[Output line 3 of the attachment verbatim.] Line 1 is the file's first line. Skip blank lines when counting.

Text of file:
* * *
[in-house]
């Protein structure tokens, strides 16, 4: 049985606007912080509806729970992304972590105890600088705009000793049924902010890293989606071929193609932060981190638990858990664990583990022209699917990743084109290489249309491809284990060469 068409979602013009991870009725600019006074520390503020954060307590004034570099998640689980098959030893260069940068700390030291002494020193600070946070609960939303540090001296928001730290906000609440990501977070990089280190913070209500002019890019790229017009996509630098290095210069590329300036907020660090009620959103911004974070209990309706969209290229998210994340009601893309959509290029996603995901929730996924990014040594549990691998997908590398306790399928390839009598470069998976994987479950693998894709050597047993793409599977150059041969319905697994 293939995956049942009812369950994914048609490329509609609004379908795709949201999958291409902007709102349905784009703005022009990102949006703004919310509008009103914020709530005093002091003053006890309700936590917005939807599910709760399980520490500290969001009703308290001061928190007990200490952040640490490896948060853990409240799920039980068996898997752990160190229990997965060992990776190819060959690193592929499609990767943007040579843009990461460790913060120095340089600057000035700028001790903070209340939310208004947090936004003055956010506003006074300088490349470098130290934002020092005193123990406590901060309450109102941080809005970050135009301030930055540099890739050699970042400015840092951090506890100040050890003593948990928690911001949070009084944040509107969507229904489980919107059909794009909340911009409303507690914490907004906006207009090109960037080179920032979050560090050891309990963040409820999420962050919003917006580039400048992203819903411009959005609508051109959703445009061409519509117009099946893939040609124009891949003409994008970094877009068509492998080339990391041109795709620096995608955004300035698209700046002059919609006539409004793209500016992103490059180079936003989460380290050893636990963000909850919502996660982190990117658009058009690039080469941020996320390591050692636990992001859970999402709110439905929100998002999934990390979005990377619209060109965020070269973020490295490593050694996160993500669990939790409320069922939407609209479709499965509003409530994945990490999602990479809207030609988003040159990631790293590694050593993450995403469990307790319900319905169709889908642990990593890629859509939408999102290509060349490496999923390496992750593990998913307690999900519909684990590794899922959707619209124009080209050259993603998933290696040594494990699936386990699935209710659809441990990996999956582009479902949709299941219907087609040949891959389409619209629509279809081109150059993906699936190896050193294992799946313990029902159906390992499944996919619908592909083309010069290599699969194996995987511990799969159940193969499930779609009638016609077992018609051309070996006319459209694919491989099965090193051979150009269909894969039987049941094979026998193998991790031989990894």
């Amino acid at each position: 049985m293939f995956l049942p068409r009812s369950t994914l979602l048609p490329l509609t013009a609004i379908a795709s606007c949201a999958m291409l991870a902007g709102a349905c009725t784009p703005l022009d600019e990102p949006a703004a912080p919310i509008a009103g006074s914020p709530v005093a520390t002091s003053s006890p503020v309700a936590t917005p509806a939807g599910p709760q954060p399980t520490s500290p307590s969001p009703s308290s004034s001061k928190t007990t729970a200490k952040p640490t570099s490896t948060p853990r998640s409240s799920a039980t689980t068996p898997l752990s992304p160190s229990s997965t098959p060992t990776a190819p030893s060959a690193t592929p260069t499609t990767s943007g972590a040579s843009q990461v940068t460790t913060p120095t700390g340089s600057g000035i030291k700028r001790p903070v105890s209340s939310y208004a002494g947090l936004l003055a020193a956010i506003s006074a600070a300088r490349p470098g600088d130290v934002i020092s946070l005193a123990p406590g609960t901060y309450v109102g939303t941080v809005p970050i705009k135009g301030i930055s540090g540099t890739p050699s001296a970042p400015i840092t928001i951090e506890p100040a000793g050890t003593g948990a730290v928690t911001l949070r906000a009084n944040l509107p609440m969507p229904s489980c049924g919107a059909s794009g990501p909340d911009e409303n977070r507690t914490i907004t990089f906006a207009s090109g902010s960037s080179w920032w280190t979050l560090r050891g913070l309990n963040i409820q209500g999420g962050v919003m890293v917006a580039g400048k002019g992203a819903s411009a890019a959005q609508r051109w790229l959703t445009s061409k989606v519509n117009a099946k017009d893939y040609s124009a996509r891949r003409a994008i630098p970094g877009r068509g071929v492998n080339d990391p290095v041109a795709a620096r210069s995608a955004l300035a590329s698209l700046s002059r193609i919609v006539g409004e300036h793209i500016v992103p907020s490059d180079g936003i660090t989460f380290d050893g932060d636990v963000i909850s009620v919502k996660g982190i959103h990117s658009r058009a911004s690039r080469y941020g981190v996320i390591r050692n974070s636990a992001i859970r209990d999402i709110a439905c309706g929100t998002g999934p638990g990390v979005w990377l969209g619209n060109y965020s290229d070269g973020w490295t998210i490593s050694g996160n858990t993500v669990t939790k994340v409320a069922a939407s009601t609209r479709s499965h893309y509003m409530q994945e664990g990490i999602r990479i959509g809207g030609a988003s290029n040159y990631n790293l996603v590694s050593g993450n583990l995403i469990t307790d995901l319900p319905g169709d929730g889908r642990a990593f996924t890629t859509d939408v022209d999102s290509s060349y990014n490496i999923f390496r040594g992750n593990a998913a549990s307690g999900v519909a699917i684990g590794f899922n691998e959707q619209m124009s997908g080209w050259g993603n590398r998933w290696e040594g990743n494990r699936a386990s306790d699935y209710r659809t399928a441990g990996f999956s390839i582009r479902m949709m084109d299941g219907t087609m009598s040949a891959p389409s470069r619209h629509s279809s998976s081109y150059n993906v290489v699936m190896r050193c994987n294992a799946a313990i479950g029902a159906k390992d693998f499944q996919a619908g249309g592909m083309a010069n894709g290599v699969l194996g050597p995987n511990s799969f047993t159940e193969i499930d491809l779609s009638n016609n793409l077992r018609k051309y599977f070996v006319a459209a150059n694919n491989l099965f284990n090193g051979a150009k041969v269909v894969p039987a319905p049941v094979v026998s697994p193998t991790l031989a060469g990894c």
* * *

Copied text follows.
């Amino acid at each position: 049985m293939f995956l049942p068409r009812s369950t994914l979602l048609p490329l509609t013009a609004i379908a795709s606007c949201a999958m291409l991870a902007g709102a349905c009725t784009p703005l022009d600019e990102p949006a703004a912080p919310i509008a009103g006074s914020p709530v005093a520390t002091s003053s006890p503020v309700a936590t917005p509806a939807g599910p709760q954060p399980t520490s500290p307590s969001p009703s308290s004034s001061k928190t007990t729970a200490k952040p640490t570099s490896t948060p853990r998640s409240s799920a039980t689980t068996p898997l752990s992304p160190s229990s997965t098959p060992t990776a190819p030893s060959a690193t592929p260069t499609t990767s943007g972590a040579s843009q990461v940068t460790t913060p120095t700390g340089s600057g000035i030291k700028r001790p903070v105890s209340s939310y208004a002494g947090l936004l003055a020193a956010i506003s006074a600070a300088r490349p470098g600088d130290v934002i020092s946070l005193a123990p406590g609960t901060y309450v109102g939303t941080v809005p970050i705009k135009g301030i930055s540090g540099t890739p050699s001296a970042p400015i840092t928001i951090e506890p100040a000793g050890t003593g948990a730290v928690t911001l949070r906000a009084n944040l509107p609440m969507p229904s489980c049924g919107a059909s794009g990501p909340d911009e409303n977070r507690t914490i907004t990089f906006a207009s090109g902010s960037s080179w920032w280190t979050l560090r050891g913070l309990n963040i409820q209500g999420g962050v919003m890293v917006a580039g400048k002019g992203a819903s411009a890019a959005q609508r051109w790229l959703t445009s061409k989606v519509n117009a099946k017009d893939y040609s124009a996509r891949r003409a994008i630098p970094g877009r068509g071929v492998n080339d990391p290095v041109a795709a620096r210069s995608a955004l300035a590329s698209l700046s002059r193609i919609v006539g409004e300036h793209i500016v992103p907020s490059d180079g936003i660090t989460f380290d050893g932060d636990v963000i909850s009620v919502k996660g982190i959103h990117s658009r058009a911004s690039r080469y941020g981190v996320i390591r050692n974070s636990a992001i859970r209990d999402i709110a439905c309706g929100t998002g999934p638990g990390v979005w990377l969209g619209n060109y965020s290229d070269g973020w490295t998210i490593s050694g996160n858990t993500v669990t939790k994340v409320a069922a939407s009601t609209r479709s499965h893309y509003m409530q994945e664990g990490i999602r990479i959509g809207g030609a988003s290029n040159y990631n790293l996603v590694s050593g993450n583990l995403i469990t307790d995901l319900p319905g169709d929730g889908r642990a990593f996924t890629t859509d939408v022209d999102s290509s060349y990014n490496i999923f390496r040594g992750n593990a998913a549990s307690g999900v519909a699917i684990g590794f899922n691998e959707q619209m124009s997908g080209w050259g993603n590398r998933w290696e040594g990743n494990r699936a386990s306790d699935y209710r659809t399928a441990g990996f999956s390839i582009r479902m949709m084109d299941g219907t087609m009598s040949a891959p389409s470069r619209h629509s279809s998976s081109y150059n993906v290489v699936m190896r050193c994987n294992a799946a313990i479950g029902a159906k390992d693998f499944q996919a619908g249309g592909m083309a010069n894709g290599v699969l194996g050597p995987n511990s799969f047993t159940e193969i499930d491809l779609s009638n016609n793409l077992r018609k051309y599977f070996v006319a459209a150059n694919n491989l099965f284990n090193g051979a150009k041969v269909v894969p039987a319905p049941v094979v026998s697994p193998t991790l031989a060469g990894c």